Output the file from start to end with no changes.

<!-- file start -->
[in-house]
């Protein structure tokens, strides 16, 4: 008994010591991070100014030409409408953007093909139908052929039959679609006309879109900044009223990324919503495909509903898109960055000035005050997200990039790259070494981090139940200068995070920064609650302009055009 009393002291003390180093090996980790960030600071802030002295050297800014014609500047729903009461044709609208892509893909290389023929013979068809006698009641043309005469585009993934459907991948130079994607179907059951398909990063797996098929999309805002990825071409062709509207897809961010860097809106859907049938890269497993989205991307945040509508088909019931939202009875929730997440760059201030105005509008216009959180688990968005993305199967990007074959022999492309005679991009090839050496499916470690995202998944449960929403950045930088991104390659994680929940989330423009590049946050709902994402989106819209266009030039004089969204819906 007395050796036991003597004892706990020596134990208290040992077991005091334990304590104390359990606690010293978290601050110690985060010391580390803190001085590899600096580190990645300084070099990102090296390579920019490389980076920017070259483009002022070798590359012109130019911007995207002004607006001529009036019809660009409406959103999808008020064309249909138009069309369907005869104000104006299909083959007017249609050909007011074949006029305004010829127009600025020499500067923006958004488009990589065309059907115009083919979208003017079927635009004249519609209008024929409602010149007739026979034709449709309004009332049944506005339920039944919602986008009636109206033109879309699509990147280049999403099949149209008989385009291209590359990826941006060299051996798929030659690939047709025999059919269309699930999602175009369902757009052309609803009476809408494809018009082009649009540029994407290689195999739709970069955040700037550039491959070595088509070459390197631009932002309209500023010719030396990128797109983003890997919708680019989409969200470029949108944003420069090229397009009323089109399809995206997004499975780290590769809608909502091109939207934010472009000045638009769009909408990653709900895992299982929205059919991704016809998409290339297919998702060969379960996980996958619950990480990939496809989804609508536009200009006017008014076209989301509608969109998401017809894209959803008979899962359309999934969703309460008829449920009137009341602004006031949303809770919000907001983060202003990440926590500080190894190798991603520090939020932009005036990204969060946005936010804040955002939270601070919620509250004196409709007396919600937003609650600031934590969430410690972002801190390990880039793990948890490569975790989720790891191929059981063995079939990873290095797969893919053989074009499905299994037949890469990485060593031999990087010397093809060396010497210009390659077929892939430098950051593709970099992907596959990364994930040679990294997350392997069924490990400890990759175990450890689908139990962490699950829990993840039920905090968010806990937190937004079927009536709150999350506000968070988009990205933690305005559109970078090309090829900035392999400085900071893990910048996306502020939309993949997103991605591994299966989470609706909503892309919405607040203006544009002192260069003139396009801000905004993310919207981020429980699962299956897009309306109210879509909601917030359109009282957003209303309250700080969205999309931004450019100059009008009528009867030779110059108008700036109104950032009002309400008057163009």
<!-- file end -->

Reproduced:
[in-house]
């Protein structure tokens, strides 16, 4: 008994010591991070100014030409409408953007093909139908052929039959679609006309879109900044009223990324919503495909509903898109960055000035005050997200990039790259070494981090139940200068995070920064609650302009055009 009393002291003390180093090996980790960030600071802030002295050297800014014609500047729903009461044709609208892509893909290389023929013979068809006698009641043309005469585009993934459907991948130079994607179907059951398909990063797996098929999309805002990825071409062709509207897809961010860097809106859907049938890269497993989205991307945040509508088909019931939202009875929730997440760059201030105005509008216009959180688990968005993305199967990007074959022999492309005679991009090839050496499916470690995202998944449960929403950045930088991104390659994680929940989330423009590049946050709902994402989106819209266009030039004089969204819906 007395050796036991003597004892706990020596134990208290040992077991005091334990304590104390359990606690010293978290601050110690985060010391580390803190001085590899600096580190990645300084070099990102090296390579920019490389980076920017070259483009002022070798590359012109130019911007995207002004607006001529009036019809660009409406959103999808008020064309249909138009069309369907005869104000104006299909083959007017249609050909007011074949006029305004010829127009600025020499500067923006958004488009990589065309059907115009083919979208003017079927635009004249519609209008024929409602010149007739026979034709449709309004009332049944506005339920039944919602986008009636109206033109879309699509990147280049999403099949149209008989385009291209590359990826941006060299051996798929030659690939047709025999059919269309699930999602175009369902757009052309609803009476809408494809018009082009649009540029994407290689195999739709970069955040700037550039491959070595088509070459390197631009932002309209500023010719030396990128797109983003890997919708680019989409969200470029949108944003420069090229397009009323089109399809995206997004499975780290590769809608909502091109939207934010472009000045638009769009909408990653709900895992299982929205059919991704016809998409290339297919998702060969379960996980996958619950990480990939496809989804609508536009200009006017008014076209989301509608969109998401017809894209959803008979899962359309999934969703309460008829449920009137009341602004006031949303809770919000907001983060202003990440926590500080190894190798991603520090939020932009005036990204969060946005936010804040955002939270601070919620509250004196409709007396919600937003609650600031934590969430410690972002801190390990880039793990948890490569975790989720790891191929059981063995079939990873290095797969893919053989074009499905299994037949890469990485060593031999990087010397093809060396010497210009390659077929892939430098950051593709970099992907596959990364994930040679990294997350392997069924490990400890990759175990450890689908139990962490699950829990993840039920905090968010806990937190937004079927009536709150999350506000968070988009990205933690305005559109970078090309090829900035392999400085900071893990910048996306502020939309993949997103991605591994299966989470609706909503892309919405607040203006544009002192260069003139396009801000905004993310919207981020429980699962299956897009309306109210879509909601917030359109009282957003209303309250700080969205999309931004450019100059009008009528009867030779110059108008700036109104950032009002309400008057163009």